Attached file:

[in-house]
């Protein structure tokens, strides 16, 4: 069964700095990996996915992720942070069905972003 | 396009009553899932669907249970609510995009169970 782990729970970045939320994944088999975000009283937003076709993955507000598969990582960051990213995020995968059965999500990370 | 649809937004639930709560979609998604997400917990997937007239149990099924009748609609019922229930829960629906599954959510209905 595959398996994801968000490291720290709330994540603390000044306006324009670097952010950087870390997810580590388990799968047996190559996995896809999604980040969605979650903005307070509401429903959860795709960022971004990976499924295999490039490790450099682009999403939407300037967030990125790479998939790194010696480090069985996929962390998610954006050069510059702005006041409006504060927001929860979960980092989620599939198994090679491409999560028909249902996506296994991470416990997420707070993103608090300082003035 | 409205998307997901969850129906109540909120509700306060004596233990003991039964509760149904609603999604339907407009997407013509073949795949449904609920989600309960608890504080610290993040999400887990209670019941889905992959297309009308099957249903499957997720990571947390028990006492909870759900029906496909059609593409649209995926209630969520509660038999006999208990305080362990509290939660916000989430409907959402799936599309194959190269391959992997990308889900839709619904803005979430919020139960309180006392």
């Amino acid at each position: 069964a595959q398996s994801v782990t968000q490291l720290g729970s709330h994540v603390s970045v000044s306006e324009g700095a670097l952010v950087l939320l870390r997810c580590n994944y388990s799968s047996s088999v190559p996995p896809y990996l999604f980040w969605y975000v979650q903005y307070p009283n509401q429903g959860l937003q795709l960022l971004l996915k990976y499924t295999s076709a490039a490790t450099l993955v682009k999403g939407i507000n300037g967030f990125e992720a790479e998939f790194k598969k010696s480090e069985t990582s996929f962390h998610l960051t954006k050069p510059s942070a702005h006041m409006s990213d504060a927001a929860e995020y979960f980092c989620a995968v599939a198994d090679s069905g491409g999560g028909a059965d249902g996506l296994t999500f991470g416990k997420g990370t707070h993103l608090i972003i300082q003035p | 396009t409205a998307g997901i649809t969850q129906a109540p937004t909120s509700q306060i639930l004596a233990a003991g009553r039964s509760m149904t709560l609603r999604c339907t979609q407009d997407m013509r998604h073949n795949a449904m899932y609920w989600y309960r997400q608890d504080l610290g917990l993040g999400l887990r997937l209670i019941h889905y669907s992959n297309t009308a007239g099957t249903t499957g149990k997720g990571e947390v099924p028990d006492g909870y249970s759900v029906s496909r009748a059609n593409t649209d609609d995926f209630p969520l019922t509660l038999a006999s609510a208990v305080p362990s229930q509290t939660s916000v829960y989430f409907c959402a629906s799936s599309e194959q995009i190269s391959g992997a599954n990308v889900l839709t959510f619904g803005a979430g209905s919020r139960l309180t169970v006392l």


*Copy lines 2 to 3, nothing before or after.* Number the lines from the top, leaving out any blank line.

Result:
């Protein structure tokens, strides 16, 4: 069964700095990996996915992720942070069905972003 | 396009009553899932669907249970609510995009169970 782990729970970045939320994944088999975000009283937003076709993955507000598969990582960051990213995020995968059965999500990370 | 649809937004639930709560979609998604997400917990997937007239149990099924009748609609019922229930829960629906599954959510209905 595959398996994801968000490291720290709330994540603390000044306006324009670097952010950087870390997810580590388990799968047996190559996995896809999604980040969605979650903005307070509401429903959860795709960022971004990976499924295999490039490790450099682009999403939407300037967030990125790479998939790194010696480090069985996929962390998610954006050069510059702005006041409006504060927001929860979960980092989620599939198994090679491409999560028909249902996506296994991470416990997420707070993103608090300082003035 | 409205998307997901969850129906109540909120509700306060004596233990003991039964509760149904609603999604339907407009997407013509073949795949449904609920989600309960608890504080610290993040999400887990209670019941889905992959297309009308099957249903499957997720990571947390028990006492909870759900029906496909059609593409649209995926209630969520509660038999006999208990305080362990509290939660916000989430409907959402799936599309194959190269391959992997990308889900839709619904803005979430919020139960309180006392």
């Amino acid at each position: 069964a595959q398996s994801v782990t968000q490291l720290g729970s709330h994540v603390s970045v000044s306006e324009g700095a670097l952010v950087l939320l870390r997810c580590n994944y388990s799968s047996s088999v190559p996995p896809y990996l999604f980040w969605y975000v979650q903005y307070p009283n509401q429903g959860l937003q795709l960022l971004l996915k990976y499924t295999s076709a490039a490790t450099l993955v682009k999403g939407i507000n300037g967030f990125e992720a790479e998939f790194k598969k010696s480090e069985t990582s996929f962390h998610l960051t954006k050069p510059s942070a702005h006041m409006s990213d504060a927001a929860e995020y979960f980092c989620a995968v599939a198994d090679s069905g491409g999560g028909a059965d249902g996506l296994t999500f991470g416990k997420g990370t707070h993103l608090i972003i300082q003035p | 396009t409205a998307g997901i649809t969850q129906a109540p937004t909120s509700q306060i639930l004596a233990a003991g009553r039964s509760m149904t709560l609603r999604c339907t979609q407009d997407m013509r998604h073949n795949a449904m899932y609920w989600y309960r997400q608890d504080l610290g917990l993040g999400l887990r997937l209670i019941h889905y669907s992959n297309t009308a007239g099957t249903t499957g149990k997720g990571e947390v099924p028990d006492g909870y249970s759900v029906s496909r009748a059609n593409t649209d609609d995926f209630p969520l019922t509660l038999a006999s609510a208990v305080p362990s229930q509290t939660s916000v829960y989430f409907c959402a629906s799936s599309e194959q995009i190269s391959g992997a599954n990308v889900l839709t959510f619904g803005a979430g209905s919020r139960l309180t169970v006392l």